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No. 96,274

IN THE COURT OF APPEALS OF THE STATE OF KANSAS

STATE OF KANSAS,

Appellee,

v.

JULIAN L. BRYANT,

Appellant.

SYLLABUS BY THE COURT

1. Whether jurisdiction exists is a question of law over which an appellate court has unlimited review. Furthermore, the interpretation of a statute is a question of law over which an appellate court has unlimited review. An appellate court is not bound by the district court's interpretation of a statute.

2. Under the facts of this case, where the district court initially granted the parties 30 days from sentencing to settle the issue of restitution, the district court did not abuse its discretion in subsequently allowing the State more than 30 days to determine the amount of the defendant's restitution.

3. In determining whether a legislative provision is mandatory or directory, it is a general rule that where strict compliance with the provision is essential to the preservation of the rights of parties affected and to the validity of the proceeding, the provision is mandatory, but where the provision fixes a mode of proceeding and a time within which an official act is to be done, and is intended to secure order, system, and dispatch of the public business, the provision is directory. Factors which would indicate that the provisions of a statute or ordinance are mandatory are: (1) the presence of negative words requiring that an act shall be done in no other manner or at no other time than that designated, or (2) a provision for a penalty or other consequence of noncompliance.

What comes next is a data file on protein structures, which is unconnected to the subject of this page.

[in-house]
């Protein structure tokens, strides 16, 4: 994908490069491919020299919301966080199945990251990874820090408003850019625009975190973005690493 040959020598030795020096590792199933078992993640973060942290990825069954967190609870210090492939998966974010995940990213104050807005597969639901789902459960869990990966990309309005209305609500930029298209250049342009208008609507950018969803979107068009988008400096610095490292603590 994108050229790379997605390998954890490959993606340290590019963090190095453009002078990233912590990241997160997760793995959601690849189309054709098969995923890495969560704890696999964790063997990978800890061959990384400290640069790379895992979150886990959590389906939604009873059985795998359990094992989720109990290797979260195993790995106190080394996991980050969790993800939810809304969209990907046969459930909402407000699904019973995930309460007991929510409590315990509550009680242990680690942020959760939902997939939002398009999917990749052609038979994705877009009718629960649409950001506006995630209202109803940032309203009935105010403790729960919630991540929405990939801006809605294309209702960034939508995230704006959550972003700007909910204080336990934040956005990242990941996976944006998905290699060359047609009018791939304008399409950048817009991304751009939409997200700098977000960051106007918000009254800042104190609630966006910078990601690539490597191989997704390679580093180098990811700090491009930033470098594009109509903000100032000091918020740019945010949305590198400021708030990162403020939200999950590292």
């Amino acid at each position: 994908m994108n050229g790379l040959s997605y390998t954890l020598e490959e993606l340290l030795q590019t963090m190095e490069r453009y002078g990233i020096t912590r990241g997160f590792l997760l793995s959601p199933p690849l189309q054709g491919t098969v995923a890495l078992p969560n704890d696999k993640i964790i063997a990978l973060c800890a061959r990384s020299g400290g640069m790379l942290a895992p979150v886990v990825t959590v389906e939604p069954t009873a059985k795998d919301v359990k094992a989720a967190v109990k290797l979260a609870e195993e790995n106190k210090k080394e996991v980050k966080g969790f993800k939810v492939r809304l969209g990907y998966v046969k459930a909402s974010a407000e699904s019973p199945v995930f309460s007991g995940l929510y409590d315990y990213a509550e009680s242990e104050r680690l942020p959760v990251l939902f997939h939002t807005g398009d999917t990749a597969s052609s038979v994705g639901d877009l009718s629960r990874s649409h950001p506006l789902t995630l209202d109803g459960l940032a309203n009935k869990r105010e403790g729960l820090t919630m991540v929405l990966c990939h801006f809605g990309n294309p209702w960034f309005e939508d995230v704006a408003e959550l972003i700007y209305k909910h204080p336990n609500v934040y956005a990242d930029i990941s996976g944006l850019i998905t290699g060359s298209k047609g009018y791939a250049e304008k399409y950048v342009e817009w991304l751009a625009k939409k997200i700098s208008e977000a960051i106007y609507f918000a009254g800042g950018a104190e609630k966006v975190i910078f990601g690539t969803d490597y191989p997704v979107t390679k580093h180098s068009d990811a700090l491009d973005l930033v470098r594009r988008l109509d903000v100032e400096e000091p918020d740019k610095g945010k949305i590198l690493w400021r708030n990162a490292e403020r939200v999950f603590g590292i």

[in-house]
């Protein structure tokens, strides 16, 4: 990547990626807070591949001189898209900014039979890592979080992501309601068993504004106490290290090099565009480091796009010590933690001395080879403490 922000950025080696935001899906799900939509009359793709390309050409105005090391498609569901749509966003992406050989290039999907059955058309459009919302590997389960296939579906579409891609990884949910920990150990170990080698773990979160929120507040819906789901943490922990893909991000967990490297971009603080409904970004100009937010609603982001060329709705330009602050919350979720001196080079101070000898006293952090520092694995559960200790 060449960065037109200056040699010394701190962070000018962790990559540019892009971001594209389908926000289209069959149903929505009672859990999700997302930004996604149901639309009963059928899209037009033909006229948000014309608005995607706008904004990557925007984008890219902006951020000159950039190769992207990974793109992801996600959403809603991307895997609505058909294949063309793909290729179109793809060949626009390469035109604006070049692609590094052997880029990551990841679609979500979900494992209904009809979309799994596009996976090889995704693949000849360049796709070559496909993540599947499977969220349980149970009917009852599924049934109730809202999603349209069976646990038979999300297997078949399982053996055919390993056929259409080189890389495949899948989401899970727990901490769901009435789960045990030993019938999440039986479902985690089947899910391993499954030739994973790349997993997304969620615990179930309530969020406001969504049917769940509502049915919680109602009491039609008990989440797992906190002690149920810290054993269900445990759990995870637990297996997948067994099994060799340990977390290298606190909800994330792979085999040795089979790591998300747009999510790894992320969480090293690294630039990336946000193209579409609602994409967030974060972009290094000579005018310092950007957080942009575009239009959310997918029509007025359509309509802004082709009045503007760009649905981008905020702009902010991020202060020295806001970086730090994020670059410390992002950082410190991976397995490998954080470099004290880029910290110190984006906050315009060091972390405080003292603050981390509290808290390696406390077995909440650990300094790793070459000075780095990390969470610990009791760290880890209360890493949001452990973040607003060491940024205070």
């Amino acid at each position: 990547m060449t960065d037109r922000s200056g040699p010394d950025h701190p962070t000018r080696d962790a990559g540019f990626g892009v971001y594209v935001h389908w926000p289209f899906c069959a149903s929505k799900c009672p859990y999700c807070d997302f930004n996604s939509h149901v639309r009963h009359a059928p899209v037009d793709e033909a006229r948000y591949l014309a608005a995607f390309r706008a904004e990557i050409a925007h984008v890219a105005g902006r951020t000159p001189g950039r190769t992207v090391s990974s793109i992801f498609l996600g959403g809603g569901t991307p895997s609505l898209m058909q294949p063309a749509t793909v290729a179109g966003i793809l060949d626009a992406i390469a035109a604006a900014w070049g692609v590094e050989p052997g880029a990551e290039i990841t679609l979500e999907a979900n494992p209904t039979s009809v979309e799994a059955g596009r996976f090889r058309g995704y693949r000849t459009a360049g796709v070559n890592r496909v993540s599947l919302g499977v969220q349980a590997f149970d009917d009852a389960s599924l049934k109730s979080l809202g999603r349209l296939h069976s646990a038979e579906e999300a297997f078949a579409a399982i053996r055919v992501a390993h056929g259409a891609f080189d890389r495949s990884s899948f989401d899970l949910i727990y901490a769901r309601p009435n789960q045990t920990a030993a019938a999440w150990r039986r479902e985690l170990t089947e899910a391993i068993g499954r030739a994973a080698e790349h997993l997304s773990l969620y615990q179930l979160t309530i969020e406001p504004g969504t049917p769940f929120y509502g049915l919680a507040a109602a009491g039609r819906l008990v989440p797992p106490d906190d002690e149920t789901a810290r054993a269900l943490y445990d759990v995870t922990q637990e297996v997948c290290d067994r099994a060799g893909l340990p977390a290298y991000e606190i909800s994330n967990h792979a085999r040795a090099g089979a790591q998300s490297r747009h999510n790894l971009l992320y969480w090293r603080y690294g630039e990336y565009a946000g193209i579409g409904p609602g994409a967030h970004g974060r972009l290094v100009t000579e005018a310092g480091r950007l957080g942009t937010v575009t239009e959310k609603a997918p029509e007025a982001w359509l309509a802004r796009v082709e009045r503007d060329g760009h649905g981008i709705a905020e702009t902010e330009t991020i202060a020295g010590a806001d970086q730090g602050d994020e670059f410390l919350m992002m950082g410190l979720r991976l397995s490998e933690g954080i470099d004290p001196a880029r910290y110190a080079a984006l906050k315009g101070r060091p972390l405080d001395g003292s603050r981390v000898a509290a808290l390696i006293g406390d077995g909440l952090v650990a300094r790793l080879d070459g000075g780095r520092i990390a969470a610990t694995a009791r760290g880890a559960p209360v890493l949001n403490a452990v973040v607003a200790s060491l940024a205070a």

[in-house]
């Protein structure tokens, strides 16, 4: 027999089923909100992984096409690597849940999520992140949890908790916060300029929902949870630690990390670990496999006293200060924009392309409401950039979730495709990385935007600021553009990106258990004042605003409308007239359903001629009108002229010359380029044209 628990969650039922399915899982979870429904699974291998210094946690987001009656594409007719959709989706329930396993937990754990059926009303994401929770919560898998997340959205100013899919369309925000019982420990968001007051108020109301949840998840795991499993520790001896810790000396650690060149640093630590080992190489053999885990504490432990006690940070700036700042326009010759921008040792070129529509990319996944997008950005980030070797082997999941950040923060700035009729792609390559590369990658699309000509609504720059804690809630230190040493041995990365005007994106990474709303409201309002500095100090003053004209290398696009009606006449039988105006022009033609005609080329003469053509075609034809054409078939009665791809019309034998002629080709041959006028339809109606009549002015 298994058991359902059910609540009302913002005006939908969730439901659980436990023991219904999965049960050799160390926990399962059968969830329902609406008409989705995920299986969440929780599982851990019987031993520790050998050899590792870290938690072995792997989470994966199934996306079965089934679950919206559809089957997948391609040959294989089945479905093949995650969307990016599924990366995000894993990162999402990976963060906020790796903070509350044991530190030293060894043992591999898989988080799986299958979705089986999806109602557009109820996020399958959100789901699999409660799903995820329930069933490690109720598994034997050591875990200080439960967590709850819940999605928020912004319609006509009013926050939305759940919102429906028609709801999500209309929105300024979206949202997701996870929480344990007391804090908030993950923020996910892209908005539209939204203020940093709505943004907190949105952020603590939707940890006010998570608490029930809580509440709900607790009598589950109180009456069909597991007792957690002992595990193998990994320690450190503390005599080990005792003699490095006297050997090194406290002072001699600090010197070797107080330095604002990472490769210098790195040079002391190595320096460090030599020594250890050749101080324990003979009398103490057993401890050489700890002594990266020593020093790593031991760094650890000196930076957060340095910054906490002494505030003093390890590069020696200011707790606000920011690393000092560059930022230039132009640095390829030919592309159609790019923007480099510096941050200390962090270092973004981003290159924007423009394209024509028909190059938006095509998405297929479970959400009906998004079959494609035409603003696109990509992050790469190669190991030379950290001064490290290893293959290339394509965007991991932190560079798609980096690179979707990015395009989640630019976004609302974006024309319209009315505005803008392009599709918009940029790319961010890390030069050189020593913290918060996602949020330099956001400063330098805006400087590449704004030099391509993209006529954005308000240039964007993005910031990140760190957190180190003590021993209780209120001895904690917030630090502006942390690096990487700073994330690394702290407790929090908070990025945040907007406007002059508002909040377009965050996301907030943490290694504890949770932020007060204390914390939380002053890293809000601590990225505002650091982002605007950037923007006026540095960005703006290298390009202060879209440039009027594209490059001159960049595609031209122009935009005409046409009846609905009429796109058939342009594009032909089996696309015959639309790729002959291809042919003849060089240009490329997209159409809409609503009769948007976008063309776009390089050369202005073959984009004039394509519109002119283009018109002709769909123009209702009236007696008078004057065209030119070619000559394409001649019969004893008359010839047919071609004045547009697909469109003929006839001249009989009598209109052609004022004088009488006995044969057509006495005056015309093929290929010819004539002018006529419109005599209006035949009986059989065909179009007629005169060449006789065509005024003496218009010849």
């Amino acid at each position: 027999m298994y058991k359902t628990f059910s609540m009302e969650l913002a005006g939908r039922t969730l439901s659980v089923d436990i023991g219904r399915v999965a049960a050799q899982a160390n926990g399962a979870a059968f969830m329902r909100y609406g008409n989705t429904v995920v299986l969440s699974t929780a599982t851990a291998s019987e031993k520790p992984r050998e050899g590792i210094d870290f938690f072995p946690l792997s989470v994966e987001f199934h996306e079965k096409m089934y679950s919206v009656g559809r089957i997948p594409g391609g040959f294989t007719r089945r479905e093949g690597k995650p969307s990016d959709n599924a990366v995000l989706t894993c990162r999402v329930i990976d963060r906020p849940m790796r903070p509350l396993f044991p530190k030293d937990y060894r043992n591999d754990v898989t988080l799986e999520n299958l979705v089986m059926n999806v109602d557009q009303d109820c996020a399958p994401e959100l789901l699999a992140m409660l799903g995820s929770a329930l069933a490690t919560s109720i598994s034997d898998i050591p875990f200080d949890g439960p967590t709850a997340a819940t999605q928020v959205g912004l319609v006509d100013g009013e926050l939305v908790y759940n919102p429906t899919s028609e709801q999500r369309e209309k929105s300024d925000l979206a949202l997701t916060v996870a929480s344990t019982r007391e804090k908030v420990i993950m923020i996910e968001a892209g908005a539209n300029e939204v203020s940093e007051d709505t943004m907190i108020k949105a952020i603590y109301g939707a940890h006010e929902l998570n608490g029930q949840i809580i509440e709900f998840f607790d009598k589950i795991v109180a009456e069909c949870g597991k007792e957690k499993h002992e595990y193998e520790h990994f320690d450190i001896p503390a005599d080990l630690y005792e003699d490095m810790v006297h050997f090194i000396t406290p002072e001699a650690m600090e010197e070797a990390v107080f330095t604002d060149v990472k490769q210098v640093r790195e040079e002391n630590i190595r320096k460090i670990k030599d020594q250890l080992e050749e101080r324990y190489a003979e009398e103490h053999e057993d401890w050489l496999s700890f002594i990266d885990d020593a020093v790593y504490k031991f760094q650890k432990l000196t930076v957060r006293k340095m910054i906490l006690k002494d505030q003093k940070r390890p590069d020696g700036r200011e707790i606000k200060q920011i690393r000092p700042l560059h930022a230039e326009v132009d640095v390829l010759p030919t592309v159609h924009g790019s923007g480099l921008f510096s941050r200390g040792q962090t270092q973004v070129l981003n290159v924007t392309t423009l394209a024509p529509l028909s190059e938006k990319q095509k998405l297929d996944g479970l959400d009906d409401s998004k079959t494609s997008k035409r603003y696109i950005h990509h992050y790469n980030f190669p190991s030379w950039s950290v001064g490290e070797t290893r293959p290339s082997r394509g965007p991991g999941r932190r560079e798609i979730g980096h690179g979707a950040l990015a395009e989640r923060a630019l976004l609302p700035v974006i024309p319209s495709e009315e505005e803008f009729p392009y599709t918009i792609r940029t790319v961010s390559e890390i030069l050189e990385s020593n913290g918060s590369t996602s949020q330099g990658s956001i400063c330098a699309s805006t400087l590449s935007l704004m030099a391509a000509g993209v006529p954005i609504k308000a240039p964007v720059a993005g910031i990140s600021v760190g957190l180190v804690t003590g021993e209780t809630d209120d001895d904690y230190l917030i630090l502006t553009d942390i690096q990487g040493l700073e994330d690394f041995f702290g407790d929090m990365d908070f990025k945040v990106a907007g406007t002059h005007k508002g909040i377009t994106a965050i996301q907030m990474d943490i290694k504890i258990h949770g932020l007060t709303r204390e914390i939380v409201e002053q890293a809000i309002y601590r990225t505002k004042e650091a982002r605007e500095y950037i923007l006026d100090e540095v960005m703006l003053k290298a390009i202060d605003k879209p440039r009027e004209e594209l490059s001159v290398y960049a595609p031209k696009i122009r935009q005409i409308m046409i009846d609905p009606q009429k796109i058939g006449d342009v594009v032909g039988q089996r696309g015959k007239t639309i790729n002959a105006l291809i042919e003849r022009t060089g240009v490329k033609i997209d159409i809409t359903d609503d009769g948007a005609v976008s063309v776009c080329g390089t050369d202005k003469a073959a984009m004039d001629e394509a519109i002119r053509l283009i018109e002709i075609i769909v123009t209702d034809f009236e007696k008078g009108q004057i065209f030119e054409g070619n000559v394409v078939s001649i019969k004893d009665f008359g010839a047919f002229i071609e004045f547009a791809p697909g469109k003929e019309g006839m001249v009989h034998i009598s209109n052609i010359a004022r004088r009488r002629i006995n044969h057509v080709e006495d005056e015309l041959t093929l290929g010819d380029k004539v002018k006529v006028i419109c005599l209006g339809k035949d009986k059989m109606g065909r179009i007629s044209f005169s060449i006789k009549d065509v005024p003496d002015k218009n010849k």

4. The procedure set forth in K.S.A. 22-3424(d) requiring the district court to hold a hearing to establish restitution before imposing sentence is directory rather than mandatory.

Appeal from Sedgwick District Court, BENJAMIN L. BURGESS, judge. Opinion filed June 8, 2007. Affirmed.

Korey A. Kaul, of Kansas Appellate Defender Office, for appellant.

Matt J. Maloney, assistant district attorney, Nola Tedesco Foulston, district attorney, and Phill Kline, attorney general, for appellee.

Before HILL, P.J., MALONE, J., and LARSON, S.J.

MALONE, J.: Julian L. Bryant appeals the district court's order requiring him to pay restitution. Bryant claims the district court lacked jurisdiction to order restitution because the district court failed to hold a restitution hearing before imposing sentence as required by K.S.A. 22-3424(d). In the alternative, Bryant claims the district court lacked jurisdiction to order restitution because the amount of the restitution was not determined within 30 days of sentencing as initially ordered by the court. We hold the procedure set forth in K.S.A. 22-3424(d) is directory rather than mandatory and, thus, the district court retained jurisdiction to determine the amount of Bryant's restitution after sentencing. We further conclude the district court did not abuse its discretion in allowing the State more than 30 days from sentencing to determine the amount of Bryant's restitution.